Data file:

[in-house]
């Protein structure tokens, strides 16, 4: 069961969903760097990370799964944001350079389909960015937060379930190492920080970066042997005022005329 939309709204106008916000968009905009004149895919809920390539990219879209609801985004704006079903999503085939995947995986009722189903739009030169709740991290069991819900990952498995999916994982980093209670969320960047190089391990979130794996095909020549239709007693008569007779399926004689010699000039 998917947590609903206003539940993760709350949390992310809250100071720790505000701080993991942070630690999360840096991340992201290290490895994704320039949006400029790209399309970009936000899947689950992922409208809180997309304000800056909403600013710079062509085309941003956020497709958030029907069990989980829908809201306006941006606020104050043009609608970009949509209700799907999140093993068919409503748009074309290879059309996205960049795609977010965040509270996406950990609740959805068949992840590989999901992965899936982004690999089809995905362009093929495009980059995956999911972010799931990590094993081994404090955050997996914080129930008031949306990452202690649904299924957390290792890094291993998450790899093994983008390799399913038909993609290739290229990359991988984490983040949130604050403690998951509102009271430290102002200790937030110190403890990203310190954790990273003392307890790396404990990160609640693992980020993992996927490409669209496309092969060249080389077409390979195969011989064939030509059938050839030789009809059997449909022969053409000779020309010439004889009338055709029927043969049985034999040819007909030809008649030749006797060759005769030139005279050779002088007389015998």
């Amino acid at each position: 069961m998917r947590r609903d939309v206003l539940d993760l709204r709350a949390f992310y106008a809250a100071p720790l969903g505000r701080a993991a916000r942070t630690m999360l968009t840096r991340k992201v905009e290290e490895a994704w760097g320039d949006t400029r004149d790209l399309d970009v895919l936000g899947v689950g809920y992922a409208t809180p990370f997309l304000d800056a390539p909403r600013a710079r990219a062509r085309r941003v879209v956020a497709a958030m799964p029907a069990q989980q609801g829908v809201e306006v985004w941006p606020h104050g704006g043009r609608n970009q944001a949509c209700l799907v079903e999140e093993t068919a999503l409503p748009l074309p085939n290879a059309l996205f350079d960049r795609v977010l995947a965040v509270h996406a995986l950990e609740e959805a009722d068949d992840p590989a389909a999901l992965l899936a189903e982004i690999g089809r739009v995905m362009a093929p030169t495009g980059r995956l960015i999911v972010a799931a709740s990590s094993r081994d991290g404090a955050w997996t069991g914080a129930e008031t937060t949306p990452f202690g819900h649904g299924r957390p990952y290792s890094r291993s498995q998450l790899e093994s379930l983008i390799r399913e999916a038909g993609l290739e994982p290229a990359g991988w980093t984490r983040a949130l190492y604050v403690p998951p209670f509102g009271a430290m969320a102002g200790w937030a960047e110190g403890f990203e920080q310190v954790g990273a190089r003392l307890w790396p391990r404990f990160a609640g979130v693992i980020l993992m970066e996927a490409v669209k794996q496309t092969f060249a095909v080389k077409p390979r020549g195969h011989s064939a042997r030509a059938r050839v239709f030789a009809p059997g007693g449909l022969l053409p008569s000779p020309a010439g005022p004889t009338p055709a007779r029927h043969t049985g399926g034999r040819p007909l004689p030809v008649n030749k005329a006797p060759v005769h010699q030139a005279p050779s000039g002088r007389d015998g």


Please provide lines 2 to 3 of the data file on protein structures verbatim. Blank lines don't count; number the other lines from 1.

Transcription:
């Protein structure tokens, strides 16, 4: 069961969903760097990370799964944001350079389909960015937060379930190492920080970066042997005022005329 939309709204106008916000968009905009004149895919809920390539990219879209609801985004704006079903999503085939995947995986009722189903739009030169709740991290069991819900990952498995999916994982980093209670969320960047190089391990979130794996095909020549239709007693008569007779399926004689010699000039 998917947590609903206003539940993760709350949390992310809250100071720790505000701080993991942070630690999360840096991340992201290290490895994704320039949006400029790209399309970009936000899947689950992922409208809180997309304000800056909403600013710079062509085309941003956020497709958030029907069990989980829908809201306006941006606020104050043009609608970009949509209700799907999140093993068919409503748009074309290879059309996205960049795609977010965040509270996406950990609740959805068949992840590989999901992965899936982004690999089809995905362009093929495009980059995956999911972010799931990590094993081994404090955050997996914080129930008031949306990452202690649904299924957390290792890094291993998450790899093994983008390799399913038909993609290739290229990359991988984490983040949130604050403690998951509102009271430290102002200790937030110190403890990203310190954790990273003392307890790396404990990160609640693992980020993992996927490409669209496309092969060249080389077409390979195969011989064939030509059938050839030789009809059997449909022969053409000779020309010439004889009338055709029927043969049985034999040819007909030809008649030749006797060759005769030139005279050779002088007389015998």
């Amino acid at each position: 069961m998917r947590r609903d939309v206003l539940d993760l709204r709350a949390f992310y106008a809250a100071p720790l969903g505000r701080a993991a916000r942070t630690m999360l968009t840096r991340k992201v905009e290290e490895a994704w760097g320039d949006t400029r004149d790209l399309d970009v895919l936000g899947v689950g809920y992922a409208t809180p990370f997309l304000d800056a390539p909403r600013a710079r990219a062509r085309r941003v879209v956020a497709a958030m799964p029907a069990q989980q609801g829908v809201e306006v985004w941006p606020h104050g704006g043009r609608n970009q944001a949509c209700l799907v079903e999140e093993t068919a999503l409503p748009l074309p085939n290879a059309l996205f350079d960049r795609v977010l995947a965040v509270h996406a995986l950990e609740e959805a009722d068949d992840p590989a389909a999901l992965l899936a189903e982004i690999g089809r739009v995905m362009a093929p030169t495009g980059r995956l960015i999911v972010a799931a709740s990590s094993r081994d991290g404090a955050w997996t069991g914080a129930e008031t937060t949306p990452f202690g819900h649904g299924r957390p990952y290792s890094r291993s498995q998450l790899e093994s379930l983008i390799r399913e999916a038909g993609l290739e994982p290229a990359g991988w980093t984490r983040a949130l190492y604050v403690p998951p209670f509102g009271a430290m969320a102002g200790w937030a960047e110190g403890f990203e920080q310190v954790g990273a190089r003392l307890w790396p391990r404990f990160a609640g979130v693992i980020l993992m970066e996927a490409v669209k794996q496309t092969f060249a095909v080389k077409p390979r020549g195969h011989s064939a042997r030509a059938r050839v239709f030789a009809p059997g007693g449909l022969l053409p008569s000779p020309a010439g005022p004889t009338p055709a007779r029927h043969t049985g399926g034999r040819p007909l004689p030809v008649n030749k005329a006797p060759v005769h010699q030139a005279p050779s000039g002088r007389d015998g």